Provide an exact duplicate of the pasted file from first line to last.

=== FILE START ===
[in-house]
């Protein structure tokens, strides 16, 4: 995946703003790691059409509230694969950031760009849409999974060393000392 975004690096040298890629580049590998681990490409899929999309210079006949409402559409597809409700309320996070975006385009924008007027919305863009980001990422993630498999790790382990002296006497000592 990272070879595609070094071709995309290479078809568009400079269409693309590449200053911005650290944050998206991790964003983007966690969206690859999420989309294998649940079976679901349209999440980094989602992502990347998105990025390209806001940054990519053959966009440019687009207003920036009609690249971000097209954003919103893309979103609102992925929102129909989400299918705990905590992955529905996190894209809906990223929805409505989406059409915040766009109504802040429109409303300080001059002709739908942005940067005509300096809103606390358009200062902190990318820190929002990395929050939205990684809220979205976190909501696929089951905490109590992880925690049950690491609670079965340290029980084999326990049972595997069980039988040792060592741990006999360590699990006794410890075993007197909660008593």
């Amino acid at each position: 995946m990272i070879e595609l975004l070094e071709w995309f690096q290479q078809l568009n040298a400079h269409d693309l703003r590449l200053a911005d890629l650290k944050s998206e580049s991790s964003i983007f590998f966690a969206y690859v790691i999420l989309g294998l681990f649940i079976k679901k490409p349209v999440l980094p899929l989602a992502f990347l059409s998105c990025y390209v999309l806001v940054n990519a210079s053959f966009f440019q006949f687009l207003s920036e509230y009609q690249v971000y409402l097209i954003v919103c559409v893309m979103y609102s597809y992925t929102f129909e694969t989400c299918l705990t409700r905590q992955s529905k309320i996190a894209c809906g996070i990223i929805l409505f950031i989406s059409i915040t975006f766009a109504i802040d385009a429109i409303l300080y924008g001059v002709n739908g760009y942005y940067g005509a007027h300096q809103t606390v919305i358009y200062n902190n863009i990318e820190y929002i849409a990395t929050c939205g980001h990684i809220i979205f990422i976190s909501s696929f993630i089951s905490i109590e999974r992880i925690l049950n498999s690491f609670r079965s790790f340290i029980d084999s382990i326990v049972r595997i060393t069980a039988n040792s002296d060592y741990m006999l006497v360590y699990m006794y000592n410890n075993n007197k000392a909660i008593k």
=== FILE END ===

[in-house]
């Protein structure tokens, strides 16, 4: 995946703003790691059409509230694969950031760009849409999974060393000392 975004690096040298890629580049590998681990490409899929999309210079006949409402559409597809409700309320996070975006385009924008007027919305863009980001990422993630498999790790382990002296006497000592 990272070879595609070094071709995309290479078809568009400079269409693309590449200053911005650290944050998206991790964003983007966690969206690859999420989309294998649940079976679901349209999440980094989602992502990347998105990025390209806001940054990519053959966009440019687009207003920036009609690249971000097209954003919103893309979103609102992925929102129909989400299918705990905590992955529905996190894209809906990223929805409505989406059409915040766009109504802040429109409303300080001059002709739908942005940067005509300096809103606390358009200062902190990318820190929002990395929050939205990684809220979205976190909501696929089951905490109590992880925690049950690491609670079965340290029980084999326990049972595997069980039988040792060592741990006999360590699990006794410890075993007197909660008593």
């Amino acid at each position: 995946m990272i070879e595609l975004l070094e071709w995309f690096q290479q078809l568009n040298a400079h269409d693309l703003r590449l200053a911005d890629l650290k944050s998206e580049s991790s964003i983007f590998f966690a969206y690859v790691i999420l989309g294998l681990f649940i079976k679901k490409p349209v999440l980094p899929l989602a992502f990347l059409s998105c990025y390209v999309l806001v940054n990519a210079s053959f966009f440019q006949f687009l207003s920036e509230y009609q690249v971000y409402l097209i954003v919103c559409v893309m979103y609102s597809y992925t929102f129909e694969t989400c299918l705990t409700r905590q992955s529905k309320i996190a894209c809906g996070i990223i929805l409505f950031i989406s059409i915040t975006f766009a109504i802040d385009a429109i409303l300080y924008g001059v002709n739908g760009y942005y940067g005509a007027h300096q809103t606390v919305i358009y200062n902190n863009i990318e820190y929002i849409a990395t929050c939205g980001h990684i809220i979205f990422i976190s909501s696929f993630i089951s905490i109590e999974r992880i925690l049950n498999s690491f609670r079965s790790f340290i029980d084999s382990i326990v049972r595997i060393t069980a039988n040792s002296d060592y741990m006999l006497v360590y699990m006794y000592n410890n075993n007197k000392a909660i008593k």